Places to reflect on World War II in Holland
1) Corrie Ten Boom House
Casper, Corrie and Betsie ten Boom provided shelter to Jews, members of the resistance and other refugees. The resistance group to which they belonged is estimated to have saved 800 lives. They were betrayed and arrested in February 1944. Only Corrie survived the war. Their house, which is the alternative Anne Frank House in a sense, is open to visitors from Tuesday to Sunday. The house can only be visited with a guided tour.
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2) Mussert's Wall
The party building which the NSB had built in 1938 near the village of Lunteren in Gelderland was supposed to be ‘a monument for eternity’. Only the wall, that was part of the stage on which the party leader Anton Mussert gave his speeches, was retained. Currently there is a campsite here and now the prevailing idea is that Mussert’s Wall is a national monument ‘that reminds us of a dark chapter in our history’. Mussert only gave two speeches here by the way. Fuel was rationed when the war broke out and Lunteren was too far away.
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4) Westerbork Camp
In the forties, approximately 100.000 Dutch Jews and other victims of the Nazi regime were transferred to this transit camp in Drenthe, from where they were transported to the extermination camps. The remembrance centre focusses on several personal stories from the camp. A bus drives through the forests to the former campsite. Although most of the buildings have been razed to the ground, the last remnants in combination with the impressive monuments combine to create an oppressive atmosphere. The observatory, with its 14 enormous telescopes, on the fringe of the campsite, that are used for astronomic research, only make the experience even stranger.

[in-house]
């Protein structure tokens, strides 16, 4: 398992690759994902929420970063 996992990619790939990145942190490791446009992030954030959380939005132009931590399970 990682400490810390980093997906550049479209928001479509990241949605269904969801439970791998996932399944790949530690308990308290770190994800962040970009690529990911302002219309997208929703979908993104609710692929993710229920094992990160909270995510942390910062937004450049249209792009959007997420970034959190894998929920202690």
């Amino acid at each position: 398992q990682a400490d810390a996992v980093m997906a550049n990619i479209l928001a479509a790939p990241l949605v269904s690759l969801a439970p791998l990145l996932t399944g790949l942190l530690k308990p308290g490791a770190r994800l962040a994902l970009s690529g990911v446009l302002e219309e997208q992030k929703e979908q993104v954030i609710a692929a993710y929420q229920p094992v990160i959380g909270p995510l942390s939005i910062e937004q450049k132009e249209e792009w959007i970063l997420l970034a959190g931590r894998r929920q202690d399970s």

5) Casemate Museum
Plenty of myths abound about the Battle for the Afsluitdijk, during which hundreds and possibly even thousands of German soldiers died. They are all wildly exaggerated. It was however the only battle which the Netherlands won after the Nazi invasion on 10 May 1940 (thanks to the bunkers of the forti cations of Kornwederzand and the support of the navy). After the destructive bombing of Rotterdam on 14 May 1940, the Netherlands ended up capitulating. The bunkers have since been transformed into a museum.
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